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Updates on Cannabis Legalization in New York

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Updates on Cannabis Legalization in New York

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Effective March 31, 2021, Governor Andrew Cuomo legalized adult-use of cannabis, and provided for the licensure of producers, distributors and retailers of marijuana throughout the Empire State. Under this New York legalization, the legislature has established the New York State Cannabis Control Board under the Marijuana Regulation and Taxation Act, and authorized this Board to regulate the licensure and establishment of New York cannabis retail dispensary licenses and on-site consumption licenses. The newly signed law instructs expungement of previous marijuana-related criminal records in the state, and includes a provision preventing employers from disciplining or discriminating against workers for using the drug during personal time “off of the employer’s premises and without use of the employer’s equipment or property.” This New York marijuana legislation could set the stage for changes across the country.

Possession in New York

Generally speaking, adults aged 21 and over are allowed to possess up to 3 ounces (85 g) of cannabis, or 0.85 ounces (24 g) of concentrated cannabis. Public smoking of cannabis is allowed wherever cigarette smoking is permissible. Home cultivation of up to three mature and three immature cannabis plants per individual will be permitted, with a maximum of twelve plants per household, once regulations for home grow are in place. Medical use of cannabis remains permitted under certain circumstances.

The New York marijuana legalization law has been lauded for its vigorous provisions for minorities, women, war veterans and struggling farmers. “This is really the strongest bill we’ve seen among all the states taking social equity into consideration,” Brandon Kurtzman, of Vicente Sederberg’s Boston law office, said during a recent VS webinar. The state’s adult-use market is projected to reach $2.5 billion in annual sales within five years of operation. In the meantime, experts caution new market entrants must wait to see how New York’s provisions are implemented through regulations and rules, and how the licensing process plays out.

Here are key elements of New York’s Marijuana Regulation and Taxation Act:

  • A stated goal to award 50% of all adult-use licenses to social and economic equity applicants.
  • 40% of the tax revenues generated by adult-use sales to be funneled into communities disadvantaged by the war on drugs.
  • Existing medical marijuana operators to be required to pay a one-time “special licensing fee” to convert three of their MMJ dispensaries to dual medical-recreational stores. That fee, though not specified in the law, would help fund social equity programs.
  • Financial support to be provided to social equity applicants including low- or no-interest loans, fee reductions or waivers and assistance in preparing applications and operating a business.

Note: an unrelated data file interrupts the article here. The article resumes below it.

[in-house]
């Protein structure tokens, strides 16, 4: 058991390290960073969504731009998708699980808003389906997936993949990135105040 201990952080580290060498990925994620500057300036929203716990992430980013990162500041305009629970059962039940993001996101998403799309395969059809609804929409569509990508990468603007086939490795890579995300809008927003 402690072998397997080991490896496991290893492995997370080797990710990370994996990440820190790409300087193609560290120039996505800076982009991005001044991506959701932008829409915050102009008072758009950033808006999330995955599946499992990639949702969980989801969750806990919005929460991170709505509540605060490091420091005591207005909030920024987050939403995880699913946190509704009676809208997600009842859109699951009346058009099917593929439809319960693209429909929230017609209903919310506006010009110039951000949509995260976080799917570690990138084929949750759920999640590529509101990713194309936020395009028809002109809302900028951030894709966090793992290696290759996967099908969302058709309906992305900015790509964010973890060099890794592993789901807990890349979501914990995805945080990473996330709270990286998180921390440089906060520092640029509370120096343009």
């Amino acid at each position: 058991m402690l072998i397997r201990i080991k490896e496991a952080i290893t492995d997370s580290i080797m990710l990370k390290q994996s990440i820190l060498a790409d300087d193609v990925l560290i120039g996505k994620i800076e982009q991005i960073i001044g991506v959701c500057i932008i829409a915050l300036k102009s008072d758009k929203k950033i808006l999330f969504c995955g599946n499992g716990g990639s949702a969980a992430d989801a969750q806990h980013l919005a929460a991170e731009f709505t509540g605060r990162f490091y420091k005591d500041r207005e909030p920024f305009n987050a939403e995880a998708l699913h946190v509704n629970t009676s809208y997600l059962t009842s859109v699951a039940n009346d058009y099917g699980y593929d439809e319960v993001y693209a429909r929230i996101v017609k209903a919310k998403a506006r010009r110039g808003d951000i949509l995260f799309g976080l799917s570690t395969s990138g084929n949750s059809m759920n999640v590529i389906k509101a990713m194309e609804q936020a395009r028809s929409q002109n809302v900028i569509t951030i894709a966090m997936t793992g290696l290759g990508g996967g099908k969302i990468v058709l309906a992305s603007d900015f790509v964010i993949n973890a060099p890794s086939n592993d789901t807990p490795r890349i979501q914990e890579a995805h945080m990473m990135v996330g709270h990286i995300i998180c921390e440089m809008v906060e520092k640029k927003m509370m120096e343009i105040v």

• Microbusinesses to be allowed to form vertical operations, helping them achieve economies of scale. Other businesses, except for existing MMJ operators, would be prohibited from vertical integration.
  • Social equity licensees to be prohibited from selling or transferring their licenses within the first three years after issue.

In the new law, social equity applicants are defined as individuals from “communities disproportionately impacted by the enforcement of cannabis prohibition,” as well as minority- and women-owned businesses, disabled veterans and financially distressed farmers. Detailed guidelines are pending.

New York Marijuana Legislation Across the Board

Native American communities in New York are working on their part of the recreational cannabis industry. The Shinnecock Indian Nation intends to construct a grow facility with aims of beginning sales later in 2021. The Saint Regis Mohawk tribe has offered an ordinance to regulate legal adult-use cannabis, and the Oneida Indian Nation is reportedly studying the issue of legalized cannabis use. Not specially addressed in the law, tribal communities apparently have the right under federal law to legally cultivate and sell cannabis on their land.

With broad legalization completed, new legislation has been introduced which would create a New York cannabis recycling program to minimize the amount of plastic pollution generated by the industry. The bill would “require any lawfully permitted recreational marijuana retailer to charge a one-dollar deposit on single-use plastic containers for recreational marijuana products,” the text states. “The retailer would assume responsibility for collecting used packaging and recycling it, as well as reimbursing deposits.” Additionally, the legislation would require marijuana packaging be made from at least 50% recycled materials.

Nidhi Lucky Handa, founder of California-based cannabis grower Leune, expects New York to quickly become the second largest adult use market behind California. “With all eyes on New York, it’s an exciting time to be a cannabis consumer, operator or general enthusiast in the empire state,” said Handa. She predicts the pool of New York-area talent will translate to, “disruptive and creative marketing,” resulting in demand for big California brands as well as launching a flurry of NY-born brands. When sales will begin is to be determined.

Keep up with New York marijuana legalization and other states wading through the legalization process via CannaCon, the nation’s leading business-to-business cannabis conference. Our expert-led trade shows grow the cannabis industry by educating cannabis business owners on all things related to cannabis and CBD.

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